While having lunch Tuesday at the Governor’s Mansion with more than 200 of my closest friends (I was attending the Political Animals Club meeting), a question popped into my mind.
If I could have lunch every Friday with any living Arkansan — family members excluded — which Arkansan would I choose?
Remember, it’s every week. This should not be someone whose stories would quickly grow old. This should not be someone you would not still be happy to see after a few months.
As I looked around the Grand Hall of the Governor’s Mansion at so many people I know, I suddenly spotted the person I would choose: former Sen. David Pryor.
Through the years, I have discovered that I never tire of Sen. Pryor’s stories — the political campaigns he has run, the colorful Arkansans he has met, the restaurants in which he has eaten, the many interesting events he was part of as a young newspaper editor, congressman, governor and senator.
The highlight of this year’s Arkansas Historical Association meeting in Magnolia was Pryor’s talk on the fight to prevent the Strawberry River from being dammed.
For four years, I covered Washington for the Arkansas Democrat. Due to the heated competition with the Gazette at that time, I felt it necessary each working day to actually stop by the offices of every member of the Arkansas congressional delegation — Sen. Pryor, Sen. Dale Bumpers, Rep. Bill Alexander, Rep. Tommy Robinson, Rep. John Paul Hammerschmidt and Rep. Beryl Anthony Jr.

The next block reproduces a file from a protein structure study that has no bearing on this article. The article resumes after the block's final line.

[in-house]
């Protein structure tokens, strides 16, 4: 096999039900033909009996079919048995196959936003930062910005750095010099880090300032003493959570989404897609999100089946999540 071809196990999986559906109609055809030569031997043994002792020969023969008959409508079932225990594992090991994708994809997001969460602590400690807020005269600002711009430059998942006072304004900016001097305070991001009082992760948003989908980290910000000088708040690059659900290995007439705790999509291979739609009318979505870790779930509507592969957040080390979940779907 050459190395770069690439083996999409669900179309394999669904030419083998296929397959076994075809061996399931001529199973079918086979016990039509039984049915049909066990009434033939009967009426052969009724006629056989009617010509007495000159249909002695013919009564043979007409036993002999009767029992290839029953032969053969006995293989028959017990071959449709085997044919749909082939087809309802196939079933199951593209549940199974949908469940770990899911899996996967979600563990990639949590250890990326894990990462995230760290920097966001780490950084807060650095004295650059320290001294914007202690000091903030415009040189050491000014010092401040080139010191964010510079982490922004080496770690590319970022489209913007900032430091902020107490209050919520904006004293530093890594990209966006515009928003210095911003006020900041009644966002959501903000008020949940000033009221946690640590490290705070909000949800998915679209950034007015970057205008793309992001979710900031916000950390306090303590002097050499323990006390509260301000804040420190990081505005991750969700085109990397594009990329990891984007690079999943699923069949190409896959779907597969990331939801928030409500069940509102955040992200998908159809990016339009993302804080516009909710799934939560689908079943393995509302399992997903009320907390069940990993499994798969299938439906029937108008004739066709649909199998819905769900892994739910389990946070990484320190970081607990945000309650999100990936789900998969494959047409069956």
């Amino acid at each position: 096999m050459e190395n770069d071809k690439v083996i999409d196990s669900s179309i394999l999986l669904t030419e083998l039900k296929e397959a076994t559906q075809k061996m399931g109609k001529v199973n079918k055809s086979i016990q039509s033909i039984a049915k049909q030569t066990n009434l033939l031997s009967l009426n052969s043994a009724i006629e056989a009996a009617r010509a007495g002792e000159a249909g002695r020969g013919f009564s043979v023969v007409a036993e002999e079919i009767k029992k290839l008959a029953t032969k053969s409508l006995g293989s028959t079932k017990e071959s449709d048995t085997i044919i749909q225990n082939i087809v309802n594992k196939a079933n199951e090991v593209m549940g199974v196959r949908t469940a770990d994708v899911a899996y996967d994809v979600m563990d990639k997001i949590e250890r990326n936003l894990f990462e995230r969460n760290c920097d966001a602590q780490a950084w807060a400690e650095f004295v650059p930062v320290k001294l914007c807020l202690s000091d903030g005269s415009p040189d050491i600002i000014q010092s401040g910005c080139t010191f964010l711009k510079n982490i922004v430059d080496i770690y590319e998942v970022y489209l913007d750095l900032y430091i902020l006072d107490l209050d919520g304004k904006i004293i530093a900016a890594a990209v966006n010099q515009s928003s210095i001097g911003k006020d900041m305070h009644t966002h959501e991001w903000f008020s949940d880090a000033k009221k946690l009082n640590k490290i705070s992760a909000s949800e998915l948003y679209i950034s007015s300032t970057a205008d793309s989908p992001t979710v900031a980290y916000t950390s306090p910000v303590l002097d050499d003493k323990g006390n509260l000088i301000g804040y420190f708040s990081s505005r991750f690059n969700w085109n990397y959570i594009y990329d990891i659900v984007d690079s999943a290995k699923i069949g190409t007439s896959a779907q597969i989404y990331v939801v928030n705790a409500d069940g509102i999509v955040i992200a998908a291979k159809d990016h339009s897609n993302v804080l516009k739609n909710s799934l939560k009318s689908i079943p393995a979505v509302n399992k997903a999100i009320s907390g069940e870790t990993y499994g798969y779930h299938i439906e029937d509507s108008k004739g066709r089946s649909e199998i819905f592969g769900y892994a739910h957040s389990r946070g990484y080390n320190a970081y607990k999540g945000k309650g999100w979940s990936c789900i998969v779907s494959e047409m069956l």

There were many days when Sen. Pryor’s secretary, Leslie, would say: “The senator heard you were out here and said to tell you to come on in.”
“Oh, I don’t need quotes for any stories right now,” I would say.
“Go on in anyway,” Leslie would respond.
Those were the best days — days that were not rushed, days when I could declare ourselves off the record and listen to the great DP stories. Occasionally, he would say during an afternoon visit: “Let’s go down to the Senate Dining Room and get an ol’ bowl of ice cream.”
If you have never eaten with a senator in the Senate Dining Room, you do not know the meaning of good service.
David Pyor can even make a heart attack funny. Literally.
He tells the story of being rushed in an ambulance from his home near DuPont Circle in Washington to the hospital following his heart attack.
“Everything in Washington is paperwork,” he says. “Even as I was in the back of that ambulance, they were asking me questions and filling out a form.”
“Do you smoke?” the ambulance attendant asked as he continued to fill out the form.
“I used to smoke, but I quit,” Sen. Pryor answered.
“When did you quit?”
“About 20 minutes ago.”
Simply shaking David Pryor’s hand and saying hello, as I did yesterday after lunch, brightens my day.
The floor is yours. If you could have lunch with any living Arkansan every Friday, which Arkansan would you choose?